English | Irish | French
scun scan

Rapairí (6x26min) broadcast in Autumn 2009 on TG4

Rapairí Video:

"Rapairi should be available to watch online, and will, at some point, almost certainly be repeated. It is well worth watching out for."
John Gibney, History Ireland magazine January 2010
Many a schoolboy, has been wowed by the tales of the English Highwayman, Dick Turpin. However his tales are nothing compared with those of our own Rapparees, Torys and Highwaymen. By drawing on Ireland’s vast outlaw folklore this series depicts the lives of 6 of the most famous Irish highwaymen that lived between 1600 and 1850. Each story also sheds new light on Irish people's attitude to the law, and lawbreakers.

The first programme in this series tells the story of one of the first tories, Dudley Costello, who lost his lands in Mayo in the middle of the 17th century, and examines the circumstances which can force a law-abiding citizen to defy the law.
The second programme tells the story of Eamonn an Chnoic or Ned of the Hill from Tipperary and shows how his myth has been a source of inspiration for countless generations of Irish men to challenge the law in the name of justice.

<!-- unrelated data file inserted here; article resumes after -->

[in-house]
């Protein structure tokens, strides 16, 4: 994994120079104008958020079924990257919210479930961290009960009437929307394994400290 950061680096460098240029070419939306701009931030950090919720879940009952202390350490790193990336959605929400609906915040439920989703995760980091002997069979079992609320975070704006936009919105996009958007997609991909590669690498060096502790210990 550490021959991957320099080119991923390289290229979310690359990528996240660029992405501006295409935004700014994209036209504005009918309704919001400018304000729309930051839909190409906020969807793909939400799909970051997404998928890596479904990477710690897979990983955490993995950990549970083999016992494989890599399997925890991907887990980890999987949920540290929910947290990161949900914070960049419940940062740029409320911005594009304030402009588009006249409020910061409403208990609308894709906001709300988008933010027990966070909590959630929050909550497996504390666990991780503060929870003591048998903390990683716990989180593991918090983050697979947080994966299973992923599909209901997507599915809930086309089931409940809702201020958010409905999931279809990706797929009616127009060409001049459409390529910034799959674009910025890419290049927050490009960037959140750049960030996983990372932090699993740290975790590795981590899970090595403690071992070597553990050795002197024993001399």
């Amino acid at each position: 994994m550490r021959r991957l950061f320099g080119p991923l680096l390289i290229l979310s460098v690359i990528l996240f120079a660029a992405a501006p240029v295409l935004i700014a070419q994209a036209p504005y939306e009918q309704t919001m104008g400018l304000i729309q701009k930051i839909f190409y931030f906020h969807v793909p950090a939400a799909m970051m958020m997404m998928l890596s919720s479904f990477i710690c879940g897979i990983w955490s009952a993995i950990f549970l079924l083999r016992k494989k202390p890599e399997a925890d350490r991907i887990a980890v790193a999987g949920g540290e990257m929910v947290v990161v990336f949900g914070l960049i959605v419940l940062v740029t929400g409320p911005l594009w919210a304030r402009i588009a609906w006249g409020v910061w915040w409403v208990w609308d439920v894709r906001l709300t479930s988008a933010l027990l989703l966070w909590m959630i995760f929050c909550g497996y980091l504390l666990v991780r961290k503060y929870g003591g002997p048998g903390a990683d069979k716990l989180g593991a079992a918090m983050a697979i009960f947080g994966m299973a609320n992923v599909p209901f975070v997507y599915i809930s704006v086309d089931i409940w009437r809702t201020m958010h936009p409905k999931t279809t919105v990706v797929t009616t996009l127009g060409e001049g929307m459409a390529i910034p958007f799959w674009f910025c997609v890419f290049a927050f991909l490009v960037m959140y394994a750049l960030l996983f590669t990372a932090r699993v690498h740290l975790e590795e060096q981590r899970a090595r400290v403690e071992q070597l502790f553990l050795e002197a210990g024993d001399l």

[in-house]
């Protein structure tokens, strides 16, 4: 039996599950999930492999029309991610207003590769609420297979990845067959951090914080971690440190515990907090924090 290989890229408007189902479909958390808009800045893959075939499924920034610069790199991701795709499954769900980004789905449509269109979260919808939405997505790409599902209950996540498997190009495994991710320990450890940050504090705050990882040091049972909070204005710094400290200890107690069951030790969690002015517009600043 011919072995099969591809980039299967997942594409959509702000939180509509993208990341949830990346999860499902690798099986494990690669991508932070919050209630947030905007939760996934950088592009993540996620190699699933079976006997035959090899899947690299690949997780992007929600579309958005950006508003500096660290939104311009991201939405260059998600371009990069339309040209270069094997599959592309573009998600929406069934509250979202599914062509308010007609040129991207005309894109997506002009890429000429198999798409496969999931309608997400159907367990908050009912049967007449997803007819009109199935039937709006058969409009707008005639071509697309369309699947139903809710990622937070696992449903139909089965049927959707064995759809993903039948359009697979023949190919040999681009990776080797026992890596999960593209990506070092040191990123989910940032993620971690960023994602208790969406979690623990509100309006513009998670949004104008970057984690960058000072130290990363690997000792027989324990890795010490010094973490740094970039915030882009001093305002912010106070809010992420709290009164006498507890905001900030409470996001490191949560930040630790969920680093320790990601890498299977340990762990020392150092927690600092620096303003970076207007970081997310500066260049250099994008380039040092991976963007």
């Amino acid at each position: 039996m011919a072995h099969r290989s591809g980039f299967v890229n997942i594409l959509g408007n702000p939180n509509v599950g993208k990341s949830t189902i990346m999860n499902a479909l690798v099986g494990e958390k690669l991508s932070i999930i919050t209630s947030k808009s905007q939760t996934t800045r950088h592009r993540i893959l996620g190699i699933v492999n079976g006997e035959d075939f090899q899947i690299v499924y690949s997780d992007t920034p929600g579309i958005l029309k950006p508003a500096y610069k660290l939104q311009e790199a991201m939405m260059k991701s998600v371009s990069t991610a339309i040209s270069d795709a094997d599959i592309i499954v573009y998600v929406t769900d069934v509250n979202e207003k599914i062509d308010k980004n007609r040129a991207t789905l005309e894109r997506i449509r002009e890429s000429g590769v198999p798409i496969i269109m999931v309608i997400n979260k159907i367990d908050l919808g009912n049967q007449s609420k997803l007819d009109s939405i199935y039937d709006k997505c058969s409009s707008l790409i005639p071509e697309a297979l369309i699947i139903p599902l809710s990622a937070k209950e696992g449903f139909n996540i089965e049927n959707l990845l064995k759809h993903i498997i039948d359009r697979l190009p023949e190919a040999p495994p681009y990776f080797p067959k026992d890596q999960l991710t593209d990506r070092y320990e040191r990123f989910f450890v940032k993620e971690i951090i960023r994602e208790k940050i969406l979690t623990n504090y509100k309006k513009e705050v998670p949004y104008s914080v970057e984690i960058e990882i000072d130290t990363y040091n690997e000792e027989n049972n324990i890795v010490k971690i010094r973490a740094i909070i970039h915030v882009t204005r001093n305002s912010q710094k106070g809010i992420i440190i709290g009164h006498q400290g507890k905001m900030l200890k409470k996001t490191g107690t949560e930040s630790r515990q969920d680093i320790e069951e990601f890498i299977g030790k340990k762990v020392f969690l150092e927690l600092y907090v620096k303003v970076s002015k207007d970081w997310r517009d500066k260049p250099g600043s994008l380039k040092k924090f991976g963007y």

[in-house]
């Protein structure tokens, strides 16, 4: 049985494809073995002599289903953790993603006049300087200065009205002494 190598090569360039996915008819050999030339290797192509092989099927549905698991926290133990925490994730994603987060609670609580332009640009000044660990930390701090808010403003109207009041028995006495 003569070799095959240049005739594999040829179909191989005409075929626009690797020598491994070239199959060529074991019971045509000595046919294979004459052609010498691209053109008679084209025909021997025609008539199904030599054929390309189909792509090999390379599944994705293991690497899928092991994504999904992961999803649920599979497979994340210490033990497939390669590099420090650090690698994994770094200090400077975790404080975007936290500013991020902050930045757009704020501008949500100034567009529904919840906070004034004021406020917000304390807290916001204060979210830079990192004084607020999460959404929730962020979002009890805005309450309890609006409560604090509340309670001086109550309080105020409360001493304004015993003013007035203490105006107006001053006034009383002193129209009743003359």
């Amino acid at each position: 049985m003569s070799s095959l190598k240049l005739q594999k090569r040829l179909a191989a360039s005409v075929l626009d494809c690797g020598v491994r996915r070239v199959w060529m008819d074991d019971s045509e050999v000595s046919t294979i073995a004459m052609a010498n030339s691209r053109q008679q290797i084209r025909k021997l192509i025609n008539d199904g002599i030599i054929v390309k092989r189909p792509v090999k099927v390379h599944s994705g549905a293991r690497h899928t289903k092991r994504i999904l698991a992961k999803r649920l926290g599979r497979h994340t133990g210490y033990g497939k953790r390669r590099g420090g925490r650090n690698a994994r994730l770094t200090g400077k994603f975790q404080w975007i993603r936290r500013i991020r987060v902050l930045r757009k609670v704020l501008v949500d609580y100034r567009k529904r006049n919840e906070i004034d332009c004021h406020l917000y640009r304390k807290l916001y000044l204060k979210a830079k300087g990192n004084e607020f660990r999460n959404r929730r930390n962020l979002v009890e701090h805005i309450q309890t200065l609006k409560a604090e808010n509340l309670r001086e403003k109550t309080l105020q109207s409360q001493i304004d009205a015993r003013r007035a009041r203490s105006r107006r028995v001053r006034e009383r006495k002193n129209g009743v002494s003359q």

By examining historical documents associated with the Armagh Tory, Redmond O’Hanlon, the third programme shows how outlaw folklore and history can be in complete variance.
The fourth programme, tells the story of an early 18th century outlaw by the name of Charles Dempsey or as he was better known in his home county Laois Cahir na gCapall. This programme also shows that honour among thieves is a rare commodity and that there is no such thing as a victimless crime.
Highwayman James Freney from Kilkenny who at the end of the 18th century wrote an account of his own life is the subject of the fifth programme. This programme shows how Irish folklore tends to glamourise law-breakers, instead perceiving them as heroes.
The final programme tells the story of the Meath highwayman, Michael Collier, who lived at the beginning of the 19th century. This programme shows how the outlaws were not alone in taking the law into their own hands.

View Rapairí Gallery